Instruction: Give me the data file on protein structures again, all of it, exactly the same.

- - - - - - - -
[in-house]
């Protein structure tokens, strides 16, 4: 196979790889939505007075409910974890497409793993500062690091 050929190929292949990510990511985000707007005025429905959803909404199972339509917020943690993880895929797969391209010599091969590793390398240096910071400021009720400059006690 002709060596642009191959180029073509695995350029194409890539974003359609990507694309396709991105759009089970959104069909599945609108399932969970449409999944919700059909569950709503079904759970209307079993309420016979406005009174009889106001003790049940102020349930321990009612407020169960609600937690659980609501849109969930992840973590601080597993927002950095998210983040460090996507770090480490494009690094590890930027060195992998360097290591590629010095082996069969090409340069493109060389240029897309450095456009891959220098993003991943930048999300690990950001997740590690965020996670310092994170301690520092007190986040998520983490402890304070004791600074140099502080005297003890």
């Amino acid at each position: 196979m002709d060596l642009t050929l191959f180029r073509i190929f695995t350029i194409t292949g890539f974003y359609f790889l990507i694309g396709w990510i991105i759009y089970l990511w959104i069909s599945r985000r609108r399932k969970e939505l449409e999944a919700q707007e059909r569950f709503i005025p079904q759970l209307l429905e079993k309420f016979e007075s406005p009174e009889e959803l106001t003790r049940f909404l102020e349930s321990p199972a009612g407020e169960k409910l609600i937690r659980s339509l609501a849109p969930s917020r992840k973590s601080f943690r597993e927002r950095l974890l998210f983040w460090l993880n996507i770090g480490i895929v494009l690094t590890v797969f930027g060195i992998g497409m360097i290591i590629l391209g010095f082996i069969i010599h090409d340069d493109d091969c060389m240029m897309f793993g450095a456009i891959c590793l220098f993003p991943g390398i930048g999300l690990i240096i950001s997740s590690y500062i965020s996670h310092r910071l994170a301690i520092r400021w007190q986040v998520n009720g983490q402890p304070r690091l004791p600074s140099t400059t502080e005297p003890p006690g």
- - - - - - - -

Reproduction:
[in-house]
């Protein structure tokens, strides 16, 4: 196979790889939505007075409910974890497409793993500062690091 050929190929292949990510990511985000707007005025429905959803909404199972339509917020943690993880895929797969391209010599091969590793390398240096910071400021009720400059006690 002709060596642009191959180029073509695995350029194409890539974003359609990507694309396709991105759009089970959104069909599945609108399932969970449409999944919700059909569950709503079904759970209307079993309420016979406005009174009889106001003790049940102020349930321990009612407020169960609600937690659980609501849109969930992840973590601080597993927002950095998210983040460090996507770090480490494009690094590890930027060195992998360097290591590629010095082996069969090409340069493109060389240029897309450095456009891959220098993003991943930048999300690990950001997740590690965020996670310092994170301690520092007190986040998520983490402890304070004791600074140099502080005297003890």
């Amino acid at each position: 196979m002709d060596l642009t050929l191959f180029r073509i190929f695995t350029i194409t292949g890539f974003y359609f790889l990507i694309g396709w990510i991105i759009y089970l990511w959104i069909s599945r985000r609108r399932k969970e939505l449409e999944a919700q707007e059909r569950f709503i005025p079904q759970l209307l429905e079993k309420f016979e007075s406005p009174e009889e959803l106001t003790r049940f909404l102020e349930s321990p199972a009612g407020e169960k409910l609600i937690r659980s339509l609501a849109p969930s917020r992840k973590s601080f943690r597993e927002r950095l974890l998210f983040w460090l993880n996507i770090g480490i895929v494009l690094t590890v797969f930027g060195i992998g497409m360097i290591i590629l391209g010095f082996i069969i010599h090409d340069d493109d091969c060389m240029m897309f793993g450095a456009i891959c590793l220098f993003p991943g390398i930048g999300l690990i240096i950001s997740s590690y500062i965020s996670h310092r910071l994170a301690i520092r400021w007190q986040v998520n009720g983490q402890p304070r690091l004791p600074s140099t400059t502080e005297p003890p006690g």